Reason for Reading: I am always driven to read first hand Holocaust accounts, especially from children's points of view. Comments: Young teenager Clara Kramer is living in a small Polish town when WWII starts. The book is her story retold from her memories and from the aid of her diaries kept while hidden during the last 2 years of the war. Starting off in 1939, we get a quick feel for pre-war life, then immediately a Russian protection takeover then quick withdrawal. The Germans soon infiltrate the town and a Jewish Ghetto is set up and the 5,000 Jews in the town are rounded up, sent to the Ghetto, packed onto cattle trains, while others desperately seek hiding places.Clara's family along with a group of family and friends ask their Polish maid to persuade her husband to hide them. This isn't so hard since he is having a secret affair with her best friend (who happens to be Jewish and part of the group to be hidden). They ask him to requisition one of the families houses, which the Germans gladly give him, as he has some standing in the community, and then the children in the group (because of their size) start to dig a dugout underneath the house. Eventually everyone helps out and the dugout becomes big enough (just) for the 18 people to squeeze into. Mr. Beck, the man who is hiding them is actually quite well known for his antisemitism and he regularly has Nazi visitors to his house. Later on the Nazi's impose themselves on his hospitality and at any time there could be 6 or 7 Nazi soldiers or even SS officials sleeping above the hidden Jews. Beck is not who he first appears to be though and as the life of these people unfold both those downstairs and upstairs we learn how humanity can triumph over even the most degradable conditions.At times a heart-wrenching tale, at others an uplifting tale of survival against all odds. No matter how many books one reads of the Jewish Holocaust, it is always unbelievable that humans could have treated other humans this way. A story of triumph, love and respect that is well worth the read. Also rather a unique tale in that 18 people were hidden by one small family literally right under the feet of the Nazis themselves. I only wonder as to why no photographs are included, not even an author's photo of Clara. At first I thought none may have survived but in the final chapter Clara tells us what happened to all persons involved up to the present and she says the photos are all that remain from that time period. It would have been nice to have had faces to go with the names or even at the least a photo of Clara herself at any age.If you are reading Jewish Holocaust memoirs this is one not to be missed. Read it.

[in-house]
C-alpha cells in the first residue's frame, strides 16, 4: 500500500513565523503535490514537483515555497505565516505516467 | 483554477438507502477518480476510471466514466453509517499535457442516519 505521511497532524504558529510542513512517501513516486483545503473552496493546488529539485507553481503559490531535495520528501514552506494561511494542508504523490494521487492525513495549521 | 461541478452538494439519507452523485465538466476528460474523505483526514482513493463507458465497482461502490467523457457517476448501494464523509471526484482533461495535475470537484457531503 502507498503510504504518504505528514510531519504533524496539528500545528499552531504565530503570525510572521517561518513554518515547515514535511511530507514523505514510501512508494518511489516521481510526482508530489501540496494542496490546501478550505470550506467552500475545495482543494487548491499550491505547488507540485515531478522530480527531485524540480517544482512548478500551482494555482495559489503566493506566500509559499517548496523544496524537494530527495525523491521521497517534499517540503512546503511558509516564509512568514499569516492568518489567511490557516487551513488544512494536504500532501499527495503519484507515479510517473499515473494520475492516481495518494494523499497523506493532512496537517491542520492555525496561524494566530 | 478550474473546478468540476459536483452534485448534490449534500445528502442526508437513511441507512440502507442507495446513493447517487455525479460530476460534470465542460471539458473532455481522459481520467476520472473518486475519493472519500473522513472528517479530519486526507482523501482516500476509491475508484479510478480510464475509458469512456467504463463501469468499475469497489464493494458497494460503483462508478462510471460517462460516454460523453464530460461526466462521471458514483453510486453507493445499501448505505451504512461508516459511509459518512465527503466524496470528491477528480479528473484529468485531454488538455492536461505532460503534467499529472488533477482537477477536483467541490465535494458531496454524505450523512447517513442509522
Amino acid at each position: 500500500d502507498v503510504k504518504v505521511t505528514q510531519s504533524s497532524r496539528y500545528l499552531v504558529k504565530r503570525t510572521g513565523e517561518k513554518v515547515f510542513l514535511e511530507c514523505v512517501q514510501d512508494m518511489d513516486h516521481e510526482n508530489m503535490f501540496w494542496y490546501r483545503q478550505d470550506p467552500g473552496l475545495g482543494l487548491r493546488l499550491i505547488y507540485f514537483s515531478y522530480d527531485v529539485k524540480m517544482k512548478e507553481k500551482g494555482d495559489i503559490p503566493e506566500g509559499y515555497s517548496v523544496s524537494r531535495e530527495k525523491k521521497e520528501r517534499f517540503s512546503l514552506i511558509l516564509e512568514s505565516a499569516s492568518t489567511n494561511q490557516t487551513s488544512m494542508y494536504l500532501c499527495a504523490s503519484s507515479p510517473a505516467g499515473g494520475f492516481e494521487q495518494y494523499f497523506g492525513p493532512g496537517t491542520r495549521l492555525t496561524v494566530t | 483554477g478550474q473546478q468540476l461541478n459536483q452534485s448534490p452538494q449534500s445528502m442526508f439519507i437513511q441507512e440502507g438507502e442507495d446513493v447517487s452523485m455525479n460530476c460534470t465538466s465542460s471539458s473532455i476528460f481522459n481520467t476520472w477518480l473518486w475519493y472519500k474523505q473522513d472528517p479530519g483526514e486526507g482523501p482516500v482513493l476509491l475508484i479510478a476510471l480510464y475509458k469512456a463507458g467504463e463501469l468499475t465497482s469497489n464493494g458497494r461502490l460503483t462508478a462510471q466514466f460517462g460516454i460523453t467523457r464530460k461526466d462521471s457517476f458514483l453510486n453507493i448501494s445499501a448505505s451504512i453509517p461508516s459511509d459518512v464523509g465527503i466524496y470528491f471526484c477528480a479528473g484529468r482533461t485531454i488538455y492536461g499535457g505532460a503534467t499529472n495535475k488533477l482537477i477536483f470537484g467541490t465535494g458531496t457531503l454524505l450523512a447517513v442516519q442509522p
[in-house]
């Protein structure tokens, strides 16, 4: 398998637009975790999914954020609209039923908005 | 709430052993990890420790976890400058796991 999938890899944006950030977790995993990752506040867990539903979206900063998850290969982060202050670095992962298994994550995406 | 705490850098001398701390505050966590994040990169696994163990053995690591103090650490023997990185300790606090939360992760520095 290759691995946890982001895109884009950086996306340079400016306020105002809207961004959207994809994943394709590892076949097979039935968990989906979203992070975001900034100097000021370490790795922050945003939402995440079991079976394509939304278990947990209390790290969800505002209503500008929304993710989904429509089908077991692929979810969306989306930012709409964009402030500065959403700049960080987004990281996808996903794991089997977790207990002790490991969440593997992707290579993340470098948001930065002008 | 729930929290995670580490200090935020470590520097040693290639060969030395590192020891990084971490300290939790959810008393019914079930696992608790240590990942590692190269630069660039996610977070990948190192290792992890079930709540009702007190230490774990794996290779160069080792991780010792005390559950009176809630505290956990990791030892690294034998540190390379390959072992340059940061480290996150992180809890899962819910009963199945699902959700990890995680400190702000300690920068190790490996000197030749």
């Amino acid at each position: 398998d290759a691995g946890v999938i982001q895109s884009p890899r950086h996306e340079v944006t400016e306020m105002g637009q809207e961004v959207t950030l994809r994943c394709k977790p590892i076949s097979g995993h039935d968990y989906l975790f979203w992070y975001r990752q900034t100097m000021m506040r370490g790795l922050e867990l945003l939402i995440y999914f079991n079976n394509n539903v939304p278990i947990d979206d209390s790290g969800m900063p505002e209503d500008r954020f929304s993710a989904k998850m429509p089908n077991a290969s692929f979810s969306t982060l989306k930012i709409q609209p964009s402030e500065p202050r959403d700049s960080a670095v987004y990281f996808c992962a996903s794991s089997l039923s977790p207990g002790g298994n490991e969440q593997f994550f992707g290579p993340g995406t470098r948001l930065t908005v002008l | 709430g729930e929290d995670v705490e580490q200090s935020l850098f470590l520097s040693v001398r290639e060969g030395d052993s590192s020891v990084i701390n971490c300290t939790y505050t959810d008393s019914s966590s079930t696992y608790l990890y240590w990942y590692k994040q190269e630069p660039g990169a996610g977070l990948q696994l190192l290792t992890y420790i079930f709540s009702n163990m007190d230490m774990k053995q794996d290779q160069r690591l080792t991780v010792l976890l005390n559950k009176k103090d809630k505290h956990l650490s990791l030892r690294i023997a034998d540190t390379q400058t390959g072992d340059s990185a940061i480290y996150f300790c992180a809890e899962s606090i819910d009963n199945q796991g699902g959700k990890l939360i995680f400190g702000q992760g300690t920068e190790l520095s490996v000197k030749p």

Caspettee on LibraryThing More than 1 year ago